If you want to have a long-term success story with your online store, working with a payment service provider (PSP) is essential. This is the unanimous opinion of the e-commerce industry, which I hear time and time again as the Head of Product Management. The arguments do sound coherent: online retailers will in the best case only conclude a contract, the PSP on the other hand processes all the standard payment methods, and sometimes also undertake receivable and risk management.
I can only agree with my colleagues, ultimately even complex security requirements of credit card companies are placed in the hands of experts. Another benefit of working with a PSP is the technical link, which is comparably simple for the standard payment methods such as credit cards, direct debit, payment on account or PayPal and is always kept updated via a plug-in solution.
When it comes to choosing the right payment service provider, many retailers quickly lose the holistic view in all these service benefits of the costs that are incurred by the collaboration. Like any other service provider, a PSP will naturally also be rewarded for their services. In addition to a monthly fee, companies will generally be asked to pay for every transaction. Although we are only talking about a couple of cents per transaction, this can very quickly add up to a significant post on the balance sheet depending on sales.
At a trade fair a couple of days ago, I heard two retailers talk about these costs and they agreed that they had knocked out the best quote for the collaboration with their payment service provider. Both have a contract with the same PSP and pay exactly the same fee for the transaction for each payment method, although they operate in different industries: one of them sells high end wines, and the other has been operating in the fashion industry for many years – two completely different prerequisites for discussion they both had.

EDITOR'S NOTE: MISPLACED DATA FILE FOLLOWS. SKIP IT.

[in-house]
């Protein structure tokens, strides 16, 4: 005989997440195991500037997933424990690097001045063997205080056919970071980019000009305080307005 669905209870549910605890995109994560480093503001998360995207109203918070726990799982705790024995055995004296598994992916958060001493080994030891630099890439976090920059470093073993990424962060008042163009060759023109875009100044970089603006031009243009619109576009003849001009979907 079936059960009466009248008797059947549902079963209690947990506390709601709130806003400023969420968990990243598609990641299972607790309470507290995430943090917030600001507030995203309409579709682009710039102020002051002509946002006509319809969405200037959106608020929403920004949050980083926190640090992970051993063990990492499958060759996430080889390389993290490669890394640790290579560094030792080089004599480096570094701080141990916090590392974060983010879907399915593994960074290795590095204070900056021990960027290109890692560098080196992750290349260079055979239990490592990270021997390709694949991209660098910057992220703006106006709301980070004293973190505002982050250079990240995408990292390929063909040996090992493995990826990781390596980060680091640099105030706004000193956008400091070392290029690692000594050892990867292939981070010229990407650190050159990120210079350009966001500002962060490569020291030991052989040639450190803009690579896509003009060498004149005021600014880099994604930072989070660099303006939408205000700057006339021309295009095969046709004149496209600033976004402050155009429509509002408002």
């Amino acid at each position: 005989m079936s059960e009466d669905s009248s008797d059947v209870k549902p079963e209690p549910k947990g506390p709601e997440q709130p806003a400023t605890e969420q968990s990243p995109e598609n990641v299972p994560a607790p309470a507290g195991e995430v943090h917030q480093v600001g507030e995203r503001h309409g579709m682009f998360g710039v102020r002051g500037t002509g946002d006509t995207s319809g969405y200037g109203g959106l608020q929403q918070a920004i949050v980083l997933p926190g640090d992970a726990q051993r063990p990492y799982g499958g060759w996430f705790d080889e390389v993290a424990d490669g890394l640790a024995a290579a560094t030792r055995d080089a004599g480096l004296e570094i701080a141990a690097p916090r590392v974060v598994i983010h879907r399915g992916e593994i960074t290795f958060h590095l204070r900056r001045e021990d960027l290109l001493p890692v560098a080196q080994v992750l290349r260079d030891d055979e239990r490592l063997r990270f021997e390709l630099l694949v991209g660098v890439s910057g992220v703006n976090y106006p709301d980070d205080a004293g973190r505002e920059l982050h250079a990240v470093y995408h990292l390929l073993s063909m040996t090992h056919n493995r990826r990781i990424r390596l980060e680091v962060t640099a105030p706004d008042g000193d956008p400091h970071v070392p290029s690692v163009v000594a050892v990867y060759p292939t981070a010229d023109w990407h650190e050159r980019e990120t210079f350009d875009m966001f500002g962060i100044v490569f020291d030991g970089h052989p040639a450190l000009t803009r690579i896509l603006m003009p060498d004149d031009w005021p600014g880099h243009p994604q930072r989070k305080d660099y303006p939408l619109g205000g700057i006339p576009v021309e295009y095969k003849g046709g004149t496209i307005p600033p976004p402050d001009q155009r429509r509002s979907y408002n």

It may sound funny at first, but the costs per transaction should always be highly dependent on the preferred payment method. If we compare the two case, it quickly becomes clear what I’m getting at: while the wine retailer explained that customers of his online store pay with approximately the same frequency by credit card, direct debit and on account, this was completely different for the other retailer. Because customers in the fashion sector want to try on the t-shirt or trousers first before paying, the proportion of payments on account in this industry is very high. This was also the case for the retailer with whom I spoke at the trade fair and whom I then advised to think about changing payment service providers.
The fact that the PSP is charging the same fees per transaction for payment on account to both retailers is outright brazen. A fair service provider would take into account the mix of payment methods and also shape the pricing model accordingly. Charging a retailer in the fashion industry, where the rate of returns is particularly high, the same amount of money for payment on account as a retailer in the food industry is an absurdity at which I can only shake my head. To save hard cash, companies would be well advised to request a transparent pricing model, otherwise they will find out later that they have fallen into a cost trap.
Our pay-after-delivery solution AfterPay provides a direct link, but even we work with payment service providers in order to be able to integrate our flexible payment solution for payment on account, direct debit and installment packages with other payment methods. Of course, we have no control over the pricing policy of our partners, but we only cooperate with service providers who really put their cards on the table and who guarantee a technically flawless link of all relevant payment methods tailored to the relevant retailer, at fair prices.
In the next few weeks, come back to our blog to find out why practically no online retailer can do without a PSP. Or download our new Business Insights Report and find six tips for choosing the right payment service provider.